The crystal ball of cartoon understanding

Today’s Mother Goose and Grimm takes us through the murky realms of cartoon understanding:


At the surface level, the fortune teller offers a preposterous prediction about how Grimm will be reincarnated, and Grimm says he doesn’t believe in reincarnation. Entirely comprehensible (so long as you know about fortune tellers, and can recognize a stereotype of one —  woman in gypsy costume with crystal ball — and so long as you know what reincarnation is), but not funny, unless you also know about Carnation brand evaporated milk (sweetened powdered milk that comes in cans). It’s a joke, son.

Cultural background. The relevant NOAD entries for fortune teller:

noun fortune teller: a person who is supposedly able to predict a person’s future by palmistry, using a crystal ball, or similar methods: he went to a fortune teller to ask for advice.

and reincarnate / reincarnation:

verb reincarnate: [with object] (as believed in some religions and philosophies) cause (someone) to undergo rebirth in another body: a man may be reincarnated in animal form | (as adjective reincarnated):  a reincarnated soul.

noun reincarnation: the rebirth of a soul in a new body.

There are fortune tellers in the real world, and many people who believe in reincarnation, but for most of the audience for the cartoon, these (very complex) sociocultural constructs come to them not through first-hand experience, but from imaginative popular culture; there are, in particular a great many fortune-teller and reincarnation cartoons (in print and in animation) out there.

In any case, understanding the cartoon requires that you  have at least a minimal pop-culture understanding of fortune telling and reincarnation — in itself, a non-trivial accomplishment, but not enough to give you an appreciation of the humor in the cartoon. For that, you need to recognize the the possibility of reanalyzing the word reincarnation

[ [ re + incarnate ] + ion ]

as having the word carnation in it, and then connecting the flower name carnation to the brand name Carnation (which comes in a can with a picture of the flower on it). Groan.

From Wikipedia:

(#2) Modern Carnation: bilingual and vitamin-fortified

Carnation is a brand of food products. The brand was especially known for its evaporated milk product created in 1899, then called Carnation Sterilized Cream and later called Carnation Evaporated Milk. The brand has since been used for other related products including milk-flavoring mixes, flavored beverages, flavor syrups, hot cocoa mixes, instant breakfasts, corn flakes, ice cream novelties, and dog food. Nestlé acquired the Carnation Company in 1985.

Elbridge Amos Stuart (10 September 1856 in Guilford County, North Carolina–14 January 1944 in Los Angeles, California) was an American milk industrialist and creator of Carnation evaporated milk and its famous slogan, that it came from “Contented Cows”.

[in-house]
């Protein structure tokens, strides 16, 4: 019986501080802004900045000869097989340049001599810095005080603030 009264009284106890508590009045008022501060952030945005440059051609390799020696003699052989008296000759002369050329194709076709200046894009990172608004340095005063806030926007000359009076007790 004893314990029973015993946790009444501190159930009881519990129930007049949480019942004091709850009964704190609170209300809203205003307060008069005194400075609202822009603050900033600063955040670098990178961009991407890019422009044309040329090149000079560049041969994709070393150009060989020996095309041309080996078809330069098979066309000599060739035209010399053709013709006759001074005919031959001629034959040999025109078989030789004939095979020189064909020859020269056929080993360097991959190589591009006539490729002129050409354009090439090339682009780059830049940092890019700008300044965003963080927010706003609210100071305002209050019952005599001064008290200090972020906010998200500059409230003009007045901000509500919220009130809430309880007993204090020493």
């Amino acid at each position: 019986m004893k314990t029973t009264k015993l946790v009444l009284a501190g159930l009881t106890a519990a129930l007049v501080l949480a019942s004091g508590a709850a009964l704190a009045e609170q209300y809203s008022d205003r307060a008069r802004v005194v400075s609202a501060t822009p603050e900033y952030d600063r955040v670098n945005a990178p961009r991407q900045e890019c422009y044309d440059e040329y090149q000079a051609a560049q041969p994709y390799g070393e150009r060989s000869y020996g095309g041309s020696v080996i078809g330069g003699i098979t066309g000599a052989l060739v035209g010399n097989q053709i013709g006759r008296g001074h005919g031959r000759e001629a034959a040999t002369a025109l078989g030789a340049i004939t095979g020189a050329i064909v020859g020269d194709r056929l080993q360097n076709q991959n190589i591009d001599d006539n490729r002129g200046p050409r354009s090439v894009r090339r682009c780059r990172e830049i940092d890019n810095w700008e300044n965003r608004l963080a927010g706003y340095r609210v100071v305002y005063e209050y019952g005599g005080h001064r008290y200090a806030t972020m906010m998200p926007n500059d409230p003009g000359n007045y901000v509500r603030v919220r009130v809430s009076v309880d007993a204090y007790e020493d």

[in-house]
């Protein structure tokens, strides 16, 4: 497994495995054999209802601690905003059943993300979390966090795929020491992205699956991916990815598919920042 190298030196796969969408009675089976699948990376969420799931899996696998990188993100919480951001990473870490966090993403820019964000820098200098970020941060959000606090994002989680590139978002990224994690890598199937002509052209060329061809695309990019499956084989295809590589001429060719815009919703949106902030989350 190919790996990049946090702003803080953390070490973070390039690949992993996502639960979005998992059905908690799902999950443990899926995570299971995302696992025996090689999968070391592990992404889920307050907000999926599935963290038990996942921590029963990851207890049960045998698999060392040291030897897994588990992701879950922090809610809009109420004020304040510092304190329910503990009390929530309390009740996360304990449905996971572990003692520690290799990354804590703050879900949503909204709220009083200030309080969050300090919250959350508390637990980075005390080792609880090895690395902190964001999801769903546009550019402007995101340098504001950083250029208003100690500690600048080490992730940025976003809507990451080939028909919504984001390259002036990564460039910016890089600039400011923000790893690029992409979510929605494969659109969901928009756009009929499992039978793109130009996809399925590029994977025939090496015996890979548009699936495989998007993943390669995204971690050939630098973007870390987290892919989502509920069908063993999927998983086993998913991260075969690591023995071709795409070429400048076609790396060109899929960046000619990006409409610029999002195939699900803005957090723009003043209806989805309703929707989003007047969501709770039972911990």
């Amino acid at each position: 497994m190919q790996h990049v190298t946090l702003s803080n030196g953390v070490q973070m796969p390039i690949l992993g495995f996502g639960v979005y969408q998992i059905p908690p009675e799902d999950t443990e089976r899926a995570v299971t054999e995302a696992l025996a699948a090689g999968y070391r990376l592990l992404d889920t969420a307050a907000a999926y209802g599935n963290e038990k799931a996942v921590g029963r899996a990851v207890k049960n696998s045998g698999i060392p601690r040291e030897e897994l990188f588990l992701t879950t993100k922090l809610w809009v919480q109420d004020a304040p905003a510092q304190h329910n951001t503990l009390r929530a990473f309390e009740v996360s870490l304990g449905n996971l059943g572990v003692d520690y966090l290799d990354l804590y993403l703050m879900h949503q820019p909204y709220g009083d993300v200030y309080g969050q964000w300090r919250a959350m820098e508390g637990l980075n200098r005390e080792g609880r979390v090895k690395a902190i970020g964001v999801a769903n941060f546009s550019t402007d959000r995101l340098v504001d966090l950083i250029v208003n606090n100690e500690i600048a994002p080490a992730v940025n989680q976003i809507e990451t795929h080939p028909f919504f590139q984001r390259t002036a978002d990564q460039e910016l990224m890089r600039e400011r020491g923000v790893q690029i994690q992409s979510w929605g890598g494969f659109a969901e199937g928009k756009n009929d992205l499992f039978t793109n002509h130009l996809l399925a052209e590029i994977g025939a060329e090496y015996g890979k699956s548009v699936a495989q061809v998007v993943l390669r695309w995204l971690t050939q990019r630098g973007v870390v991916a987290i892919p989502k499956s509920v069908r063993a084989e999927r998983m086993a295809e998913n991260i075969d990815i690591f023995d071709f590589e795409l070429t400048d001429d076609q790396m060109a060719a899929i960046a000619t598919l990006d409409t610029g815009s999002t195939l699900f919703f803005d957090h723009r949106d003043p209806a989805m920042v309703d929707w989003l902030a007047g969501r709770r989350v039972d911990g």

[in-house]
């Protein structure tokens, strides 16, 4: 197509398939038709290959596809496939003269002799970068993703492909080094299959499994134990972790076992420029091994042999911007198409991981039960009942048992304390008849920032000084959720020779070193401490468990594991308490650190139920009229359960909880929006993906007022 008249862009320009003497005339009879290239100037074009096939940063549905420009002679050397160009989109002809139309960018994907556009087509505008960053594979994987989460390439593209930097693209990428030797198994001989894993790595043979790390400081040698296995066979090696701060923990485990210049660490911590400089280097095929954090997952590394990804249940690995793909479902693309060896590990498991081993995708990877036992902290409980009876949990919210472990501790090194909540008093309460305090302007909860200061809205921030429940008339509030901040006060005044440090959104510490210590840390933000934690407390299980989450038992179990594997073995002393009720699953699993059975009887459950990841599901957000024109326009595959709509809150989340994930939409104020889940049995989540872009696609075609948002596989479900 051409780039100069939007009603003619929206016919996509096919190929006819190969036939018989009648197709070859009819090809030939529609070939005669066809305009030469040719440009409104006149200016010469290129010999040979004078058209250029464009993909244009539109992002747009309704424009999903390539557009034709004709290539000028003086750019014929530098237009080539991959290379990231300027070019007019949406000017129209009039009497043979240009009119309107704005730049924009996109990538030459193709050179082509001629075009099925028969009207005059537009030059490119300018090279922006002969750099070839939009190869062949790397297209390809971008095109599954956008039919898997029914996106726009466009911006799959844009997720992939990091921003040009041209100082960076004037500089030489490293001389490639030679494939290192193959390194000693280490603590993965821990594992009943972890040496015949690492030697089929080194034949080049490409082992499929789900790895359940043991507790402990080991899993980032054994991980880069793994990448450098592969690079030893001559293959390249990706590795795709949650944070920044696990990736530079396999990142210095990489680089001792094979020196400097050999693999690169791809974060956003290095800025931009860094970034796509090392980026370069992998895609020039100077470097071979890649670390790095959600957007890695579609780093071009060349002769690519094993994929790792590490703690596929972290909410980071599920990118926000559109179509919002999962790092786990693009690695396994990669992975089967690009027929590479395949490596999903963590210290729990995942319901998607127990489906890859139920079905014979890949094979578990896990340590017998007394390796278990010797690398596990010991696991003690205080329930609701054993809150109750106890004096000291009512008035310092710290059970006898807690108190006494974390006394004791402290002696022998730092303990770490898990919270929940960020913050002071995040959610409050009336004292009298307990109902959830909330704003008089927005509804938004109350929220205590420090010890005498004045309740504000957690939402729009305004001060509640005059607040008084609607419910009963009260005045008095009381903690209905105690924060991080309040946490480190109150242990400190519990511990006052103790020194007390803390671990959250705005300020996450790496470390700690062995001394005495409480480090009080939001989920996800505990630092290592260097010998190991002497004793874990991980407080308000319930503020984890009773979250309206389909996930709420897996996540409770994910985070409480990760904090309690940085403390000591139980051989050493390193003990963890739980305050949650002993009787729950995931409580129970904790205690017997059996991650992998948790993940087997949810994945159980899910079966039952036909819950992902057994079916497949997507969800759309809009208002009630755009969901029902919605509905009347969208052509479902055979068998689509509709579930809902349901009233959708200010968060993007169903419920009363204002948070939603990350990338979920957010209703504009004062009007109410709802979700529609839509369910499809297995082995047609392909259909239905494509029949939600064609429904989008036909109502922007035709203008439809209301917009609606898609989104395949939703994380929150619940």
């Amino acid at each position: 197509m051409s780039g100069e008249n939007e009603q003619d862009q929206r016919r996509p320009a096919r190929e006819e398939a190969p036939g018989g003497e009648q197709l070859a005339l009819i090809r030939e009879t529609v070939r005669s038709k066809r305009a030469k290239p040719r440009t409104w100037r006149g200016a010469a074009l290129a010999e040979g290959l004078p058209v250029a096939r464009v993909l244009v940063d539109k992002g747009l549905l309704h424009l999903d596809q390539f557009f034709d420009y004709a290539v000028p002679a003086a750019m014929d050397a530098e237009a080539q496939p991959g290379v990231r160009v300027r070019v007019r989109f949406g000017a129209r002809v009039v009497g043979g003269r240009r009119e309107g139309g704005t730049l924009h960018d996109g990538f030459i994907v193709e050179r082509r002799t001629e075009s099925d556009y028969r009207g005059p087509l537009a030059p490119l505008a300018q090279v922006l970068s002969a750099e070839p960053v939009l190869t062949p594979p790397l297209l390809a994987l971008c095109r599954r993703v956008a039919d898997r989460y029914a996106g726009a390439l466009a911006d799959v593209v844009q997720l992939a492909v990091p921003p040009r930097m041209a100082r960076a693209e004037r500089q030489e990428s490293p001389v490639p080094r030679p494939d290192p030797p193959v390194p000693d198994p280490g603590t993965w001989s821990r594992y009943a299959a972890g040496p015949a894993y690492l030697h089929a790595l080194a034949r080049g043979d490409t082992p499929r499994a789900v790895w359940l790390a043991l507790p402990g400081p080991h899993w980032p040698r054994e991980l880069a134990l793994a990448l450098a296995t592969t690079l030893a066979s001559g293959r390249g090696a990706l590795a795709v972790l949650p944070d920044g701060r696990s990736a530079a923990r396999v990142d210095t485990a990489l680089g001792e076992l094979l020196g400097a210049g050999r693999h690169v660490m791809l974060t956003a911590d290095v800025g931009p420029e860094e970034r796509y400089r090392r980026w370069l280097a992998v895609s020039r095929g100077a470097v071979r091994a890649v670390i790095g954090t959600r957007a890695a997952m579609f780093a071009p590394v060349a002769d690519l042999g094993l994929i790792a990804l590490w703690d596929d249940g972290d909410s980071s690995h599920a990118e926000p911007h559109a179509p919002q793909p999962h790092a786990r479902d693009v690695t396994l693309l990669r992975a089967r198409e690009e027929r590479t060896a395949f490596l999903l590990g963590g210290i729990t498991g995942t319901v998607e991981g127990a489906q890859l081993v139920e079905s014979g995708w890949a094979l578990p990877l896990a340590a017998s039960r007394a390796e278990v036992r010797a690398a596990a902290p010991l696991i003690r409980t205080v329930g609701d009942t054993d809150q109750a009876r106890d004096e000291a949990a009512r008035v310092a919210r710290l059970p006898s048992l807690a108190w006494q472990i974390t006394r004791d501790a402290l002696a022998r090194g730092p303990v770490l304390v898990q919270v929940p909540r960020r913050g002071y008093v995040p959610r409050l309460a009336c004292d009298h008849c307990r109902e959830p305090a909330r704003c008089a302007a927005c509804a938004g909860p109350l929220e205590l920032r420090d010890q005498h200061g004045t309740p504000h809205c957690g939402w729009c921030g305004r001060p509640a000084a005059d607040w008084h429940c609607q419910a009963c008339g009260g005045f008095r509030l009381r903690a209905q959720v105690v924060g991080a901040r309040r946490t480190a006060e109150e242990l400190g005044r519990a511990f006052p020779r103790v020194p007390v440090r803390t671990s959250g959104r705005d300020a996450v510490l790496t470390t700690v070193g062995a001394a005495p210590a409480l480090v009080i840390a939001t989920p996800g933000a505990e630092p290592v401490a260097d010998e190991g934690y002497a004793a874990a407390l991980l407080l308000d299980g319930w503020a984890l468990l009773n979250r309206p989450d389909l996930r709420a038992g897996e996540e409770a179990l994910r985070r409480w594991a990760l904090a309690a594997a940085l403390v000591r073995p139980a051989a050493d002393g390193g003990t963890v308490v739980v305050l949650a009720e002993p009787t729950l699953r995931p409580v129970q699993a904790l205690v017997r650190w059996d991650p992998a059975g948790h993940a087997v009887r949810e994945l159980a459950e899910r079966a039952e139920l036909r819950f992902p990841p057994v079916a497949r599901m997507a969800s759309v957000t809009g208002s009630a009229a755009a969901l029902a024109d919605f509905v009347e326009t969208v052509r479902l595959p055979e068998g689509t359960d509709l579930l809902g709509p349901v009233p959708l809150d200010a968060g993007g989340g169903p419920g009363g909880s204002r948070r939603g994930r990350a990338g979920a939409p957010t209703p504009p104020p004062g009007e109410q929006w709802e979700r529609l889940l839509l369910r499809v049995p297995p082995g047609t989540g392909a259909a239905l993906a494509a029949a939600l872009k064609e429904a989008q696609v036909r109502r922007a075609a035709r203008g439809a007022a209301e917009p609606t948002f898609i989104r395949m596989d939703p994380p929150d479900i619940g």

On 6 September 1899, Stuart and a business partner founded the Pacific Coast Condensed Milk Company in Kent, Washington, and he became its first President (a post he held until 1932, then serving as Chairman from 1932 to 1944). Its product was based on the relatively new process of commercial evaporation of beverages. Stuart believed that there was value in sanitary milk at a time when fresh milk was neither universally available nor always drinkable, and correctly believed that his product would join other staples on grocers’ shelves.

… As sales gradually grew, Stuart sought a brand name for the product. Passing a tobacconist’s window in downtown Seattle, Stuart saw a display of cigars round a sign with the name: Carnation. His own firm subsequently adopted the name Carnation Evaporated Milk Company.

… During the twentieth century, Carnation Evaporated Milk became the subject of humorous, satirical rhymes. One example that may date back to the year 1900 is as follows: Carnation Milk is the best in the land / Here I sit with a can in my hand / No tits to pull, no hay to pitch / You just punch a hole in the son of a bitch.This quatrain, or a variant of it, has often been portrayed by storytellers as the result of a slogan contest or advertising contest sponsored by the Carnation Company, although such a contest never actually occurred.

The rhyme is a 4×4, a quatrain of tetrameter lines. 15 of the 16 feet are straightforwardly end-accented, almost evenly divided between iambs (8 of them) and anapests (7). (The remaining foot, foot 1 of line 2, here, has only one syllable in it.)

(#3) Accentual pattern for the Carnation rhyme; the rhyme scheme is AABB

In any case, a sterling bit of (defiantly crude) folk verse.

2 Responses to “The crystal ball of cartoon understanding”

  1. Robert Coren Says:

    And of course it only works because the cartoonist arranged the lettering carefully.

  2. chrishansenhome Says:

    The late Gershon Legman has the Carnation contest verse thus: “No shit to pitch/No tits to twitch/Just punch a hole in the sonuvabitch.” I have found his books “The Rationale of the Dirty Joke” (vols. 1 and 2) invaluable, and it only takes a little twitch from someone to unearth a joke/saying/limerick from Legman in my mind. This is scary.

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